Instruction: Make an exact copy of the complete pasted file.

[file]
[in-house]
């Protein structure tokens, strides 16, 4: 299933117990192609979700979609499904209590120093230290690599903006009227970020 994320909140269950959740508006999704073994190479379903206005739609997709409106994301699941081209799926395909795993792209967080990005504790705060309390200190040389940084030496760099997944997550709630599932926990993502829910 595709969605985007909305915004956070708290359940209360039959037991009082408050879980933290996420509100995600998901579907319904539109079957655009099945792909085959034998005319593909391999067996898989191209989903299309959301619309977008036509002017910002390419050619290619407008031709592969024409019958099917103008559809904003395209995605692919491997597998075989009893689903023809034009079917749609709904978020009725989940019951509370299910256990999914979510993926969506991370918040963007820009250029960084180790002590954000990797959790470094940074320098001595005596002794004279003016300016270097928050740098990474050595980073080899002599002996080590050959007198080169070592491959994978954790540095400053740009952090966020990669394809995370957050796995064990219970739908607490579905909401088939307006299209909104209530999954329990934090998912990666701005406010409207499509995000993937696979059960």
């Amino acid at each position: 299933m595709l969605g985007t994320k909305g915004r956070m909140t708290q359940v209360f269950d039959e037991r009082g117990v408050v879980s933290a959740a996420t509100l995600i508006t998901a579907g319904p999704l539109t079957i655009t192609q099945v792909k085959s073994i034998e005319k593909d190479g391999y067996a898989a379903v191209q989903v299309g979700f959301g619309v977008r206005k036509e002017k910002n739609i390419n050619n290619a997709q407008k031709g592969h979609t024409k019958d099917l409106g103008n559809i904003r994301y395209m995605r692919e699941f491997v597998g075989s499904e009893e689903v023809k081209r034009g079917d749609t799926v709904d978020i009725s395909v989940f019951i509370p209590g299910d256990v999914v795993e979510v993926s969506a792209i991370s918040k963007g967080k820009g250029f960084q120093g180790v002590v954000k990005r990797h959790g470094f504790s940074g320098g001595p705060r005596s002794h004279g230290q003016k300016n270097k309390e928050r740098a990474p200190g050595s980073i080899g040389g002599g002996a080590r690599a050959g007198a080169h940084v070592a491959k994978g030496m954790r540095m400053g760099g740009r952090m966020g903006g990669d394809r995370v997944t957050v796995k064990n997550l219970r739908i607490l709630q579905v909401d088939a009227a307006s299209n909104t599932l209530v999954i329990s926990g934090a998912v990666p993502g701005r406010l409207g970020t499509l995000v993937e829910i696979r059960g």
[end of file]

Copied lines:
[in-house]
């Protein structure tokens, strides 16, 4: 299933117990192609979700979609499904209590120093230290690599903006009227970020 994320909140269950959740508006999704073994190479379903206005739609997709409106994301699941081209799926395909795993792209967080990005504790705060309390200190040389940084030496760099997944997550709630599932926990993502829910 595709969605985007909305915004956070708290359940209360039959037991009082408050879980933290996420509100995600998901579907319904539109079957655009099945792909085959034998005319593909391999067996898989191209989903299309959301619309977008036509002017910002390419050619290619407008031709592969024409019958099917103008559809904003395209995605692919491997597998075989009893689903023809034009079917749609709904978020009725989940019951509370299910256990999914979510993926969506991370918040963007820009250029960084180790002590954000990797959790470094940074320098001595005596002794004279003016300016270097928050740098990474050595980073080899002599002996080590050959007198080169070592491959994978954790540095400053740009952090966020990669394809995370957050796995064990219970739908607490579905909401088939307006299209909104209530999954329990934090998912990666701005406010409207499509995000993937696979059960």
């Amino acid at each position: 299933m595709l969605g985007t994320k909305g915004r956070m909140t708290q359940v209360f269950d039959e037991r009082g117990v408050v879980s933290a959740a996420t509100l995600i508006t998901a579907g319904p999704l539109t079957i655009t192609q099945v792909k085959s073994i034998e005319k593909d190479g391999y067996a898989a379903v191209q989903v299309g979700f959301g619309v977008r206005k036509e002017k910002n739609i390419n050619n290619a997709q407008k031709g592969h979609t024409k019958d099917l409106g103008n559809i904003r994301y395209m995605r692919e699941f491997v597998g075989s499904e009893e689903v023809k081209r034009g079917d749609t799926v709904d978020i009725s395909v989940f019951i509370p209590g299910d256990v999914v795993e979510v993926s969506a792209i991370s918040k963007g967080k820009g250029f960084q120093g180790v002590v954000k990005r990797h959790g470094f504790s940074g320098g001595p705060r005596s002794h004279g230290q003016k300016n270097k309390e928050r740098a990474p200190g050595s980073i080899g040389g002599g002996a080590r690599a050959g007198a080169h940084v070592a491959k994978g030496m954790r540095m400053g760099g740009r952090m966020g903006g990669d394809r995370v997944t957050v796995k064990n997550l219970r739908i607490l709630q579905v909401d088939a009227a307006s299209n909104t599932l209530v999954i329990s926990g934090a998912v990666p993502g701005r406010l409207g970020t499509l995000v993937e829910i696979r059960g």